As the story leads the reader into the above events it's important to add a footnote that warfare against the VC was something the westerners were completely unprepared for and they experienced a completely different thought and tactical processes that cost many lives, killed many and left survivors with lifelong trauma and some never returned at all. 

Vietnam Veteran is a word bandied about without a lot of thought, but it's important to remember that they didn't and still don't receive the accolades survivors of other wars did and do. People find it really hard to separate the concept - soldiers act on orders and are not the ones making the decisions - the top brass and upper echelon does.

I think a great writing talent has been lost where Juris Jurjevics is concerned, but readers can take solace that he left a fantastic body of work in his wake. His books are infused with a stark sense of realism, due to his own experiences, which always gives the reader a different kind of experience. This book is one of those.

Buy Play The Red Queen at Amazon Uk or go to Goodreads for any other retailer. Publisher: No Exit Press; pub date 12 Nov. 2020. Buy at Amazon com. At Hive. At

Monday 16 November 2020

#BlogTour The Silent Daughter by Kirsty Ferguson


It's my turn on the BlogTour The Silent Daughter by Kirsty Ferguson.

About the Author

Kirsty Ferguson is a born and bred Australian. She writes crimes and mystery novels. Her stories center around strong women and dark themes that are topical and relevant to today. Kirsty chooses to deconstruct and enthrall her readers with the secrets of any everyday person behind closed doors. She has long been a lover or writing and reading, creating stories from a young age

About the book

Secrets can kill and Danni Brooks knows that better than anyone.

When her husband and two of her three children perish in a devastating house fire, Danni is sure it is arson. She’s even more sure that her and her eldest daughter Mia were meant to die in the fire too. But they are just a normal family. Who would want them dead? 

Mia doesn’t talk. She can’t. She is locked in her own world where no one, not even her mother can reach her. 

Desperate for answers, and convinced the truth might help her to reach her daughter, Danni tries to piece together the events leading up to that murderous night and uncover the arsonist. But with so many lies to untangle, what is the truth?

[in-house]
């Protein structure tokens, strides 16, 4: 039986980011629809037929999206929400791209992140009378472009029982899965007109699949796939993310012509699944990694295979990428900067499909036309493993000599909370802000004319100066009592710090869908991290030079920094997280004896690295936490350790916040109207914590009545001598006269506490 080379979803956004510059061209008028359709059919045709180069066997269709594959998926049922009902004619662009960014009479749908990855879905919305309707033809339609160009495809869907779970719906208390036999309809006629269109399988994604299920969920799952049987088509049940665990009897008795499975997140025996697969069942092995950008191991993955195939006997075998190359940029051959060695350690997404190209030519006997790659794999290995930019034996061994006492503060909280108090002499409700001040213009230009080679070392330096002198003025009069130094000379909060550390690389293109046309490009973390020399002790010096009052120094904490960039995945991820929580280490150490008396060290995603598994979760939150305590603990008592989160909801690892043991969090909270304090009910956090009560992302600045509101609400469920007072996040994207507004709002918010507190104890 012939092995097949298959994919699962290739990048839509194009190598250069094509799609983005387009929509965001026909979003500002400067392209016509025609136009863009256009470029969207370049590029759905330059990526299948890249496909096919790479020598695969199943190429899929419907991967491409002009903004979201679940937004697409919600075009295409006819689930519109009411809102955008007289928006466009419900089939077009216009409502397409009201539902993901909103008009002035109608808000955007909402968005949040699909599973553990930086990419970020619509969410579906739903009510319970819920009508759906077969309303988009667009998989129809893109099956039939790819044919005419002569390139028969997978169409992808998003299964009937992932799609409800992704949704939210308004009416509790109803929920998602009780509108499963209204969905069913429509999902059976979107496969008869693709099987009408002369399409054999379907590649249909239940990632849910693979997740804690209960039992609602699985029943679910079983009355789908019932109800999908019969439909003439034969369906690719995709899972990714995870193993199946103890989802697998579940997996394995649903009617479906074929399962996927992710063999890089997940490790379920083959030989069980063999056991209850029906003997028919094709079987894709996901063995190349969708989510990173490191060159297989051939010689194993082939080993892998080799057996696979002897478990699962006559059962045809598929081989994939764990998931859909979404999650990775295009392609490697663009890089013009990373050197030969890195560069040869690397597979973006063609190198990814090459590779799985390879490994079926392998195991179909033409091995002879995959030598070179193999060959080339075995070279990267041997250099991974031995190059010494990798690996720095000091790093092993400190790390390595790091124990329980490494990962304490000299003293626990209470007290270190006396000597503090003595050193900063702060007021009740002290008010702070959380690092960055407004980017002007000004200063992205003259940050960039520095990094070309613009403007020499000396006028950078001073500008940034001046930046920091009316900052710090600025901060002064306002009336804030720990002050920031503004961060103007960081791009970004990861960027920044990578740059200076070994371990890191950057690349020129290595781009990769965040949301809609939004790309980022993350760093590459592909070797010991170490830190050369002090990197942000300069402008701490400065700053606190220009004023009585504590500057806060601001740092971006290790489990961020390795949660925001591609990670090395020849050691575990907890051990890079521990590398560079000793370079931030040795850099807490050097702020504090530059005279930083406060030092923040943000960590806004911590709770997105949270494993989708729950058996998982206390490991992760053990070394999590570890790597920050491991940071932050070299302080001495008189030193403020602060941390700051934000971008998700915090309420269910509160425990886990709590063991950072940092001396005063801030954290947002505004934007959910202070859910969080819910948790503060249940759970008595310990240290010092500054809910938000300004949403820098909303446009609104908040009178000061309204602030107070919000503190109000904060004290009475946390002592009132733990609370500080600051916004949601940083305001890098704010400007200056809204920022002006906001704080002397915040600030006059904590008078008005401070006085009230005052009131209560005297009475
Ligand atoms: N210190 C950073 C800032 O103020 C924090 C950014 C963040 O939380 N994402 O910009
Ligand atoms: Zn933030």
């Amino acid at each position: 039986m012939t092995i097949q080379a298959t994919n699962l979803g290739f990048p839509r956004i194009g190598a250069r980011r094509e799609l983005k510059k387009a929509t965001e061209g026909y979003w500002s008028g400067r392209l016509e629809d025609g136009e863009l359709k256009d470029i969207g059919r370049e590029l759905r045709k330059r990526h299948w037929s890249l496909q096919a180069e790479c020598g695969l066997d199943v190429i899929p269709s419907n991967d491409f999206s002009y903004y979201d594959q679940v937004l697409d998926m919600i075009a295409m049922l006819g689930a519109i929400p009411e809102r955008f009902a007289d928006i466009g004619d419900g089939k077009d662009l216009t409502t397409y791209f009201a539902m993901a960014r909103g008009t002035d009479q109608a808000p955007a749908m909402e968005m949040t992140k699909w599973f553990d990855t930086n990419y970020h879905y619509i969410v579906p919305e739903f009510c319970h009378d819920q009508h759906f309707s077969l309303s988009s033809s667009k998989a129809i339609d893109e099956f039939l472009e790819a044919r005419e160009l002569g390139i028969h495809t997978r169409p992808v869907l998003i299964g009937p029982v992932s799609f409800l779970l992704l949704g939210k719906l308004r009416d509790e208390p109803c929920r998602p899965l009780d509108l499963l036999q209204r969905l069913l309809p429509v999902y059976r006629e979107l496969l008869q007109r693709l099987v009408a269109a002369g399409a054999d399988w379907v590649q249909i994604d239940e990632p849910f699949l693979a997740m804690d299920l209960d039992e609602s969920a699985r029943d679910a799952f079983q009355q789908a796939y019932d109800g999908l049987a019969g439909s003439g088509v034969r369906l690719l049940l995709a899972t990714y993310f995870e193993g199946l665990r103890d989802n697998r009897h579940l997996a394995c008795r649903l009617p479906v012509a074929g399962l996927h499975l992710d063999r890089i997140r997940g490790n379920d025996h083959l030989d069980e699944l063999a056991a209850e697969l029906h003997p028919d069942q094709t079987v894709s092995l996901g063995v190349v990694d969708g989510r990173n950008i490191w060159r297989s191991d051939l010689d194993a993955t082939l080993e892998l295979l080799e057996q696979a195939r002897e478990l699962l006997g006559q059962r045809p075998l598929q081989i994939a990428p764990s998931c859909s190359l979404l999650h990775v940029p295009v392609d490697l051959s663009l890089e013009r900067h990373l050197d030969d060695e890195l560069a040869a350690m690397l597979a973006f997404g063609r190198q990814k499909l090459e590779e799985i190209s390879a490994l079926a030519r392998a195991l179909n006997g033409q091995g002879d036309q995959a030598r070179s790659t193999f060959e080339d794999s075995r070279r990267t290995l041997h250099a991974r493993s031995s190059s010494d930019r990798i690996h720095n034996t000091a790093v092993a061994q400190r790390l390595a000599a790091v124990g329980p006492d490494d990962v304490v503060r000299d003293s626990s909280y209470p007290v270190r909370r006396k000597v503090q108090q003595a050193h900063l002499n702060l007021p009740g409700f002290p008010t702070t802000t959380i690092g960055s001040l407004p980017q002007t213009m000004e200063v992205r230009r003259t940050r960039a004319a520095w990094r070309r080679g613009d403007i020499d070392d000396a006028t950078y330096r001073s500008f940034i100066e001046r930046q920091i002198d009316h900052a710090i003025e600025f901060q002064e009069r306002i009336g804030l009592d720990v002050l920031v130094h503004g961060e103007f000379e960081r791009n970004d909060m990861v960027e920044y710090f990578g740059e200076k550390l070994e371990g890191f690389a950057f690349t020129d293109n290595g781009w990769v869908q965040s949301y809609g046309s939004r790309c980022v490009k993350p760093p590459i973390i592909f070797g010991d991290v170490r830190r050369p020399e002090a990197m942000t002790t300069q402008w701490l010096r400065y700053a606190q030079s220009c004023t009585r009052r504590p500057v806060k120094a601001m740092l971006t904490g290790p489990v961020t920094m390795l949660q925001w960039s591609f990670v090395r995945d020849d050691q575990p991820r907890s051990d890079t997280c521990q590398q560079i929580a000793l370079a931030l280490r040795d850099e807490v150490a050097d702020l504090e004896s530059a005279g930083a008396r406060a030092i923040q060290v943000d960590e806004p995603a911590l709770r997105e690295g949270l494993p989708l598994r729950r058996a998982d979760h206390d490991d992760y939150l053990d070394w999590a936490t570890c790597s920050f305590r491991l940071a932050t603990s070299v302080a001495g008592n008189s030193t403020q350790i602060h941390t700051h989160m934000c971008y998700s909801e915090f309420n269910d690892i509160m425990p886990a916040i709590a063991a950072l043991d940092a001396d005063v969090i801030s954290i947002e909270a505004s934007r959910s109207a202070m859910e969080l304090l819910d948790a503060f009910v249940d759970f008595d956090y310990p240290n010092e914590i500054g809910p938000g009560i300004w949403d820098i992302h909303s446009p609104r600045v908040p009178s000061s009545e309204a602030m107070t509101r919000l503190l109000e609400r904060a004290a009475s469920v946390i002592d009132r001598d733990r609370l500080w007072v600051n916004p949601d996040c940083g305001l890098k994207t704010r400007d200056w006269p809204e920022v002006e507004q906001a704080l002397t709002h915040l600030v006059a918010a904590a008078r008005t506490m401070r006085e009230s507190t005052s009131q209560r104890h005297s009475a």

Prepare to have your breath taken away by an unforgettable twist that will leave you reeling...


It's one of those stupid accidents, everyone does it. A mistake, but one with devastating consequences. Now the only person Danni has left is treating her with utter disdain. Is it grief or is there more to the story?

It's a very dark domestic thriller and perhaps one that will make people uncomfortable about a few home truths there are in it. The first being that sisterly love is a concept romanticised by the media, society and most definitely social media. Why? Because it sounds so much better, the cotton candy fluffy supportive love between sisters, as opposed to the destructive, violent, jealous and often hidden hatred that lurks just beneath the surface. Then again sometimes it doesn't even bother lurking.

Kudos to Ferguson for that, even if the storyline is merely in the fictional context of this story- it is still refreshing to read the reality of what a sisterly relationship can look like when it doesn't conform to the norm. When movies, books and people tell you that the person closest to you in the family unit should be your biggest supporter and confidante, and instead is your most vicious enemy intent on harming you. It happens - it's very real.

This is a dark, sinister read with graphic scenes at times and characters who are quite unforgiving when it comes to emotional distress and harming each other. It's not escapism and it doesn't try to be. Ferguson wants you to wonder about the the stories and gossip you hear, perhaps this will make you look at someone from a different perspective.

Buy The Silent Daughter at Amazon Uk or go to Goodreads for any other retailer. Publisher : Boldwood Books; pub date 10 Nov. 2020. Buy at Amazon com. Buy at Hive. Buy at Buy at Boldwood Books